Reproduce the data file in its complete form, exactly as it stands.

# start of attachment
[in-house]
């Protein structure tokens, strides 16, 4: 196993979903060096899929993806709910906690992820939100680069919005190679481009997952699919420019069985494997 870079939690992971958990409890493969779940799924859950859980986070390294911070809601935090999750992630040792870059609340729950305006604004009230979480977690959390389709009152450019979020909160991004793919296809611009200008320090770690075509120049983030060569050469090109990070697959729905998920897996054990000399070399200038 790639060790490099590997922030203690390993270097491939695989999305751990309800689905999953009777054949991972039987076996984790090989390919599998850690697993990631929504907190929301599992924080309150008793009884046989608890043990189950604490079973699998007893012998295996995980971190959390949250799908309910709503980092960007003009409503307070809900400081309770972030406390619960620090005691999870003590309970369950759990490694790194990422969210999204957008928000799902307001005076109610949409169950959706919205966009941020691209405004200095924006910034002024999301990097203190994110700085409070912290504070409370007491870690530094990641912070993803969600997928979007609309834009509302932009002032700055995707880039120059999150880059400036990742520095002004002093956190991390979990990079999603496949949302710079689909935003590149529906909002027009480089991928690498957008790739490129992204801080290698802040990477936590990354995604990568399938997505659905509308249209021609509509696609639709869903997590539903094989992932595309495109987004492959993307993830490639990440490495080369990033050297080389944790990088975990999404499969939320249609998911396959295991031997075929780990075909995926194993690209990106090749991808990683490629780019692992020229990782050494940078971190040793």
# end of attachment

[in-house]
């Protein structure tokens, strides 16, 4: 196993979903060096899929993806709910906690992820939100680069919005190679481009997952699919420019069985494997 870079939690992971958990409890493969779940799924859950859980986070390294911070809601935090999750992630040792870059609340729950305006604004009230979480977690959390389709009152450019979020909160991004793919296809611009200008320090770690075509120049983030060569050469090109990070697959729905998920897996054990000399070399200038 790639060790490099590997922030203690390993270097491939695989999305751990309800689905999953009777054949991972039987076996984790090989390919599998850690697993990631929504907190929301599992924080309150008793009884046989608890043990189950604490079973699998007893012998295996995980971190959390949250799908309910709503980092960007003009409503307070809900400081309770972030406390619960620090005691999870003590309970369950759990490694790194990422969210999204957008928000799902307001005076109610949409169950959706919205966009941020691209405004200095924006910034002024999301990097203190994110700085409070912290504070409370007491870690530094990641912070993803969600997928979007609309834009509302932009002032700055995707880039120059999150880059400036990742520095002004002093956190991390979990990079999603496949949302710079689909935003590149529906909002027009480089991928690498957008790739490129992204801080290698802040990477936590990354995604990568399938997505659905509308249209021609509509696609639709869903997590539903094989992932595309495109987004492959993307993830490639990440490495080369990033050297080389944790990088975990999404499969939320249609998911396959295991031997075929780990075909995926194993690209990106090749991808990683490629780019692992020229990782050494940078971190040793």